Fred Rogers knew his calling, his mission, his audience. His heart’s desire was to let all of the children in the nation know and hear that they were loved and appreciated just as they are.
Through the brand new medium of television, he spoke to the unnoticed masses of children, got down to their level, moved at his own pace, and offered us all dignity.He didn’t follow trending goofball or slapstick programming. He made a clear distinction between real and make believe.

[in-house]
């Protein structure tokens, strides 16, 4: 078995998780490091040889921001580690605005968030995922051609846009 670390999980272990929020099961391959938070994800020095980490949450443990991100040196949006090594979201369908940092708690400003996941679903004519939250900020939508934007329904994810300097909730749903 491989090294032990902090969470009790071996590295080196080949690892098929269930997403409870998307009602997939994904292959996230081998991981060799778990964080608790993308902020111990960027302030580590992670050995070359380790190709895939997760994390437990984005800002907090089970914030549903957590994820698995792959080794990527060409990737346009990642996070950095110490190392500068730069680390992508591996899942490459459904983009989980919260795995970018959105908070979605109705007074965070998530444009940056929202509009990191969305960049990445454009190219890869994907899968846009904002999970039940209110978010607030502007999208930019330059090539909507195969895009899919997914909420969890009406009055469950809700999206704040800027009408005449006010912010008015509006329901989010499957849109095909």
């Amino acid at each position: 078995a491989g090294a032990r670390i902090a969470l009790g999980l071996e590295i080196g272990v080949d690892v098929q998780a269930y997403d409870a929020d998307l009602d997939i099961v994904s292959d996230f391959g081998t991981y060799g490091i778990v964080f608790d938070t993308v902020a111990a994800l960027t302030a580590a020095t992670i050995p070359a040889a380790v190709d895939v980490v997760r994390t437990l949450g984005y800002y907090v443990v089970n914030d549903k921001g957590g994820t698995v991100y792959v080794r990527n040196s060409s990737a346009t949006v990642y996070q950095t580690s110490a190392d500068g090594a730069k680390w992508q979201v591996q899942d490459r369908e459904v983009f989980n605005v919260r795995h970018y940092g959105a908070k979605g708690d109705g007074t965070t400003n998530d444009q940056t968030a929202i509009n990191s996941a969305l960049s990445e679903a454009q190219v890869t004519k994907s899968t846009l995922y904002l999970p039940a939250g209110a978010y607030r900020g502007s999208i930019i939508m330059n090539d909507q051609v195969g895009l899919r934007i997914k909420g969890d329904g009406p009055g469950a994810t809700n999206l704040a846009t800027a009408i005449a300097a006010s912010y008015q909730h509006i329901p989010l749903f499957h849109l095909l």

After studying child psychology, he discussed monumental themes never before breached with children: grief, discord, war, death, divorce, disabilities, even assassination.At a low time in our history when colors couldn’t commingle and were not welcome even to swim in the same water, Mister Rogers confronted the issues head on and discouraged racism by washing the feet of those being mistreated. He set the standard for recognizing and valuing feelings and learning to discuss and help them.This feels like an important documentary, one that like the show Mister Rodgers’ Neighborhood offers all people equally the opportunity to do what is right, to listen and learn from one another, to believe that everyone can make a difference if they choose to live by their convictions, and above all to love people well. “143.”